For years, Ronald Prinn, ScD ‘71, had watched policymakers’ eyes glaze over when he presented them with alarming evidence of human-caused climate change. So naturally, the professor of atmospheric science was pleasantly surprised when he learned in October that the Intergovernmental Panel on Climate Change would share the 2007 Nobel Peace Prize with Al Gore for documenting and raising awareness of global warming.
The recognition of climate change as a vital problem has been a long time coming. But action is finally being taken, thanks to the many scientists who have spent years gathering and interpreting data–and publicizing its significance. That action includes a new push by members of the U.S. Congress to pass legislation aimed at curbing greenhouse-gas emissions.
As director of MIT’s Center for Global Change Science, Prinn has played a key role in bringing climate change to the public’s attention. His Advanced Global Atmospheric Gases Experiment (AGAGE) is celebrating its 30th year of monitoring ozone-depleting compounds (including the chlorofluorocarbons once widely used in aerosols) and greenhouse gases like methane. And a program that he founded in 1991 with Sloan School professor Henry Jacoby, an economist, has brought physical and social scientists into unusually close, ongoing collaboration with environmentalists to create climate models that account for the human causes and costs of global warming. They’re also trying to figure out what must be done to mitigate or stop it. An early advocate of incorporating science into public policy, Prinn has testified before Congress and served as a lead author on the Nobel Prize-winning climate panel’s 2007 report.
When he and Jacoby started the modeling project, Prinn says, they faced basic questions: “Could we ever credibly forecast climate?” And what was the best way to factor in human activity? Some colleagues “thought it was crazy” to tackle so complex a task, Prinn recalls. Even he considered the undertaking quixotic. But to him, it was a moral duty. “If you’re getting funding to study planet Earth, and you can help decision-making, you ought to do it,” he insists.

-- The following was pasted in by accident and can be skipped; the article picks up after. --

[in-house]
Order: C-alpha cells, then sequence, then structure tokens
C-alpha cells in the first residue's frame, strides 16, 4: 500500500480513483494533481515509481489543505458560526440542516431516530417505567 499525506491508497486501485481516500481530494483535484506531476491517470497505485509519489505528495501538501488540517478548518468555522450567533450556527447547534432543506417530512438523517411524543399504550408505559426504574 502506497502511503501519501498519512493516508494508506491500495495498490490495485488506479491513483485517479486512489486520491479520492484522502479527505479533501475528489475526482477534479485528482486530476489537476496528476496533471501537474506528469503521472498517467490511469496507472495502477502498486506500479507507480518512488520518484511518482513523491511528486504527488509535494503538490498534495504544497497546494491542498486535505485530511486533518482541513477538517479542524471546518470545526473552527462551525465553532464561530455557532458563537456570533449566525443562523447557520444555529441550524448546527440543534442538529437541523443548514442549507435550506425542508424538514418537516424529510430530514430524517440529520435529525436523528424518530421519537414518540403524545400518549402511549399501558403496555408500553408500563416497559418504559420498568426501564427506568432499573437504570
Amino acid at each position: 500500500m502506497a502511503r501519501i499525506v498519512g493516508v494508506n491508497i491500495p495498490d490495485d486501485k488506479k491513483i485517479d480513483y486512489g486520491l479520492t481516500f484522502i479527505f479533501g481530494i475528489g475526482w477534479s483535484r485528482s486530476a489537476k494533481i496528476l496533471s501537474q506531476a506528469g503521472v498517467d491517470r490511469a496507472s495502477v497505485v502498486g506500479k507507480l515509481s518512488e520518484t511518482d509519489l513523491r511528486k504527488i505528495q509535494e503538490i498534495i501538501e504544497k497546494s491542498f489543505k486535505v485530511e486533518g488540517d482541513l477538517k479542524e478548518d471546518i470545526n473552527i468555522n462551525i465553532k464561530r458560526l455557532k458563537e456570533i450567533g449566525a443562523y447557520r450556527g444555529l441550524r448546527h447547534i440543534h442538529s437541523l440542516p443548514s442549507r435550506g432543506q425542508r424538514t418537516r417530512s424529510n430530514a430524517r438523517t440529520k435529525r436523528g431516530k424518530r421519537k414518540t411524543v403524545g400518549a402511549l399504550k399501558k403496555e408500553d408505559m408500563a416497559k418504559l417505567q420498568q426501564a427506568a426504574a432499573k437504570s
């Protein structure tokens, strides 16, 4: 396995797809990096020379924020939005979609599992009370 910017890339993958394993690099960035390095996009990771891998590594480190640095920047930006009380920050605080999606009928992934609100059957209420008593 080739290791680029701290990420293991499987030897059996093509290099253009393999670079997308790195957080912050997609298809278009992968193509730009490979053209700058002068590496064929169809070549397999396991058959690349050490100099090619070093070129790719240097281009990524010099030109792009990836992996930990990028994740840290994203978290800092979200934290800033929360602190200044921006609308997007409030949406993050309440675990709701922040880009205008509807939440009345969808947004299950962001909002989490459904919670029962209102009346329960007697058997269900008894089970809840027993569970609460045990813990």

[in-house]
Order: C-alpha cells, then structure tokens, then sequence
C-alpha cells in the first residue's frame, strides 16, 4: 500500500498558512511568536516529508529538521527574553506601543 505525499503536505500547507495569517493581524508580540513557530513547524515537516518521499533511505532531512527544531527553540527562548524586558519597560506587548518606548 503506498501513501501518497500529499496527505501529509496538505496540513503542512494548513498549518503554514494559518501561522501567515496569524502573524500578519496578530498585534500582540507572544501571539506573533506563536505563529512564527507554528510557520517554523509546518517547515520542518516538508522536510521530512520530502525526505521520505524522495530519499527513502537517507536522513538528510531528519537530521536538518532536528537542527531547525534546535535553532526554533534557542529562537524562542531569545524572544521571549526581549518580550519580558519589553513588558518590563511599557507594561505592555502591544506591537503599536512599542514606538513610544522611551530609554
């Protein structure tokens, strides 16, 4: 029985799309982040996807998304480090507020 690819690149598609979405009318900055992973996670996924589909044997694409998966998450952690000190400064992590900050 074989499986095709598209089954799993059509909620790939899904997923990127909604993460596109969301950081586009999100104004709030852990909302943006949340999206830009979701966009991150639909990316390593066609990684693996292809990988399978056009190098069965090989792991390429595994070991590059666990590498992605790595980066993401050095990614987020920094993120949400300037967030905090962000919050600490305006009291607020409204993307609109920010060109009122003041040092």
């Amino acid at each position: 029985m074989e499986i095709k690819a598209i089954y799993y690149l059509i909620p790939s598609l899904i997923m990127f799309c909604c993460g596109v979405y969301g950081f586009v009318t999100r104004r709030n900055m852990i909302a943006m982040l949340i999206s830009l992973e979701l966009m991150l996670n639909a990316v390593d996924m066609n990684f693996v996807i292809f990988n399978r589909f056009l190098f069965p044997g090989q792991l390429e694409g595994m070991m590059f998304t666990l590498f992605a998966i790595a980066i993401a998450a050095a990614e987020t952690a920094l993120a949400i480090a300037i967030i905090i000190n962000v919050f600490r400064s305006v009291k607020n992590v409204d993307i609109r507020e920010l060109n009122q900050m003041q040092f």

“The thing that’s unusual about Ron in relation to many other scientists,” says Jacoby, “[is that] from the earliest, he understood that the science, to be truly useful, needed to be integrated with the public policy, and he was willing to devote time and energy to that aspect of the work. There are many good scientists in the world. But not many of them are good at that kind of collaborative work.”
Prinn has watched his colleagues come around to the idea of modeling that includes inputs from many areas of research, including the social sciences. And he’s seen the public become concerned about the global warming predicted by those models. “It’s been interesting to see the evolution,” he says.
When Prinn was a graduate student at MIT in the late 1960s, only a few scientists in the world were studying the chemistry of Earth’s atmosphere. The space program was in its infancy, and Prinn earned his chemistry doctorate investigating the atmospheres of other planets: the composition of Jupiter’s clouds, the photochemistry of Venus. He was appointed an assistant professor in meteorology at MIT around the time he defended his thesis in 1971.
What sharpened his interest in the atmosphere of our own planet, he says, was his work in the 1970s modeling the environmental impact of Boeing’s proposed supersonic aircraft. In order to surpass the speed of sound, the Boeing 2707 would have flown through the thin air of the ozone layer. But the engines would have produced nitric oxide, which chemists knew destroys ozone. Prinn and other MIT researchers set up a computer simulation demonstrating the risks that a fleet of supersonic aircraft would pose to the ozone layer, which protects the planet from the sun’s ultraviolet radiation. Plans to build the fleet were eventually scrapped for a variety of reasons, but the work stayed with him. “I got interested in atmospheric chemistry on Earth,” he says.
In 1974, future Nobel laureates Sherwood Rowland and Mario Molina (who would become an MIT professor) published their seminal work describing how the inert chlorofluorocarbons (CFCs) widely used in refrigeration systems and spray cans could reach the ozone layer, where ultraviolet radiation might dislodge highly reactive chlorine molecules that could catalyze the decomposition of ozone. At the time, however, Rowland and Molina had no direct evidence that this was happening. Their work left chemists with a feeling of alarm: so little was known about the chemistry of the atmosphere, and in particular about the effects of man-made gases on it. No one knew what the life cycle of these gases might be–or whether the ozone layer was in fact breaking down. Did CFCs really persist in the atmosphere and travel into the ozone layer? How were naturally occurring, highly reactive chemicals called hydroxyl radicals interacting with the man-made emissions?